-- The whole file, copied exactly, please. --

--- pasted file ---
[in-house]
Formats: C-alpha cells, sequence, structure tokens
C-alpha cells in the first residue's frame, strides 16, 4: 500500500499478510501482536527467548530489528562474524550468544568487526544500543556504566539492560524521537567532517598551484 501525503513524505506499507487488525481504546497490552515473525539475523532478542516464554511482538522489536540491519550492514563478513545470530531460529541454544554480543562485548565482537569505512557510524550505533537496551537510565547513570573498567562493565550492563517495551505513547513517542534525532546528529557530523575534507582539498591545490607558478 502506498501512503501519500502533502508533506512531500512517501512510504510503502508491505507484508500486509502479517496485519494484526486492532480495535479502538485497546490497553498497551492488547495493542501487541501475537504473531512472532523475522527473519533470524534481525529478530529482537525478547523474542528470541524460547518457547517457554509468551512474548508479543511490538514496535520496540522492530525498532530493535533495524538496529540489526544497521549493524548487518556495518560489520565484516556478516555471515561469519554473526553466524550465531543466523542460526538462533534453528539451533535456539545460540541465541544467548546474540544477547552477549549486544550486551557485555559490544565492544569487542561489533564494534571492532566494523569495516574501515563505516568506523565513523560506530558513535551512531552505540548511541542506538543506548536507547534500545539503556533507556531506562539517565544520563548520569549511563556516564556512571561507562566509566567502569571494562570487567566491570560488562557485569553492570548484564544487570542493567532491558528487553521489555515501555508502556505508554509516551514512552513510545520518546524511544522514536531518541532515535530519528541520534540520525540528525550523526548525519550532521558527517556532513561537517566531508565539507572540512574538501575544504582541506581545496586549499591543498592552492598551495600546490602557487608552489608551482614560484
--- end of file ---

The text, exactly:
[in-house]
Formats: C-alpha cells, sequence, structure tokens
C-alpha cells in the first residue's frame, strides 16, 4: 500500500499478510501482536527467548530489528562474524550468544568487526544500543556504566539492560524521537567532517598551484 501525503513524505506499507487488525481504546497490552515473525539475523532478542516464554511482538522489536540491519550492514563478513545470530531460529541454544554480543562485548565482537569505512557510524550505533537496551537510565547513570573498567562493565550492563517495551505513547513517542534525532546528529557530523575534507582539498591545490607558478 502506498501512503501519500502533502508533506512531500512517501512510504510503502508491505507484508500486509502479517496485519494484526486492532480495535479502538485497546490497553498497551492488547495493542501487541501475537504473531512472532523475522527473519533470524534481525529478530529482537525478547523474542528470541524460547518457547517457554509468551512474548508479543511490538514496535520496540522492530525498532530493535533495524538496529540489526544497521549493524548487518556495518560489520565484516556478516555471515561469519554473526553466524550465531543466523542460526538462533534453528539451533535456539545460540541465541544467548546474540544477547552477549549486544550486551557485555559490544565492544569487542561489533564494534571492532566494523569495516574501515563505516568506523565513523560506530558513535551512531552505540548511541542506538543506548536507547534500545539503556533507556531506562539517565544520563548520569549511563556516564556512571561507562566509566567502569571494562570487567566491570560488562557485569553492570548484564544487570542493567532491558528487553521489555515501555508502556505508554509516551514512552513510545520518546524511544522514536531518541532515535530519528541520534540520525540528525550523526548525519550532521558527517556532513561537517566531508565539507572540512574538501575544504582541506581545496586549499591543498592552492598551495600546490602557487608552489608551482614560484